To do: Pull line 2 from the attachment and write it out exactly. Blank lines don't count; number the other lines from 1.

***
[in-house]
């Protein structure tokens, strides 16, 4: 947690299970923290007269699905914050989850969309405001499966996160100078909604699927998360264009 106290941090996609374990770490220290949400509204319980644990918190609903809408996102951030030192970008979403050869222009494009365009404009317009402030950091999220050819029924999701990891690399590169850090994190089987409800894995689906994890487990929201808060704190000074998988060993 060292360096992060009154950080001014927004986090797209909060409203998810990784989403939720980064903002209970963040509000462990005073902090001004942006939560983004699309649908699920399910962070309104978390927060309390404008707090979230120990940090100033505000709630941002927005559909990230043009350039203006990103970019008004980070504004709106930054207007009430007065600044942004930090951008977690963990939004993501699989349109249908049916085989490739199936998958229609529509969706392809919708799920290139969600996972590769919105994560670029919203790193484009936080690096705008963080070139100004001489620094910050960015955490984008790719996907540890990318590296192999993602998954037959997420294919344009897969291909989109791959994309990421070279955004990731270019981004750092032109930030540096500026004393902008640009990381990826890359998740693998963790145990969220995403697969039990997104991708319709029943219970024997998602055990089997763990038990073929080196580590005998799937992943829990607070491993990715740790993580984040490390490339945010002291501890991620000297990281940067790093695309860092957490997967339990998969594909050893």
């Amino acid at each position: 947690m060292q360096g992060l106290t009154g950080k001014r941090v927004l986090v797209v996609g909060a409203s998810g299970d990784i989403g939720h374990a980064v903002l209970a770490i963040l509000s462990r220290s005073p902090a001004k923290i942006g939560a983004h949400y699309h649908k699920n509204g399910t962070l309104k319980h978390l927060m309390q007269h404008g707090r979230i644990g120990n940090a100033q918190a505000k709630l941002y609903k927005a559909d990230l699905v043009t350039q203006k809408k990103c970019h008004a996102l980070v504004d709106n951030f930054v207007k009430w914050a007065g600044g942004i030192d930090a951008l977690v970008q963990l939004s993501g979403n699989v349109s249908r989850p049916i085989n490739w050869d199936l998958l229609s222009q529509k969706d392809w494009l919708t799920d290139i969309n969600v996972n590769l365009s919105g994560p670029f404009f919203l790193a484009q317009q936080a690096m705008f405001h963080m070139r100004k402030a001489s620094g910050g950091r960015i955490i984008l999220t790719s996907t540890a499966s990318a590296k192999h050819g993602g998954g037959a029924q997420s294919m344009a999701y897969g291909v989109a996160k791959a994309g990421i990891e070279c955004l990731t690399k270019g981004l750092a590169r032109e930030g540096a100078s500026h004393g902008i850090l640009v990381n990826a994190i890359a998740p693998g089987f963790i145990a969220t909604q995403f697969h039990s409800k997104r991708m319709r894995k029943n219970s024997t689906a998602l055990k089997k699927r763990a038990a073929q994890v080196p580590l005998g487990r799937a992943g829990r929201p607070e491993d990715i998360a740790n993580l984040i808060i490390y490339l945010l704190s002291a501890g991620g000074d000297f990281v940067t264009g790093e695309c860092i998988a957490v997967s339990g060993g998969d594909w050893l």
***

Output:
């Protein structure tokens, strides 16, 4: 947690299970923290007269699905914050989850969309405001499966996160100078909604699927998360264009 106290941090996609374990770490220290949400509204319980644990918190609903809408996102951030030192970008979403050869222009494009365009404009317009402030950091999220050819029924999701990891690399590169850090994190089987409800894995689906994890487990929201808060704190000074998988060993 060292360096992060009154950080001014927004986090797209909060409203998810990784989403939720980064903002209970963040509000462990005073902090001004942006939560983004699309649908699920399910962070309104978390927060309390404008707090979230120990940090100033505000709630941002927005559909990230043009350039203006990103970019008004980070504004709106930054207007009430007065600044942004930090951008977690963990939004993501699989349109249908049916085989490739199936998958229609529509969706392809919708799920290139969600996972590769919105994560670029919203790193484009936080690096705008963080070139100004001489620094910050960015955490984008790719996907540890990318590296192999993602998954037959997420294919344009897969291909989109791959994309990421070279955004990731270019981004750092032109930030540096500026004393902008640009990381990826890359998740693998963790145990969220995403697969039990997104991708319709029943219970024997998602055990089997763990038990073929080196580590005998799937992943829990607070491993990715740790993580984040490390490339945010002291501890991620000297990281940067790093695309860092957490997967339990998969594909050893």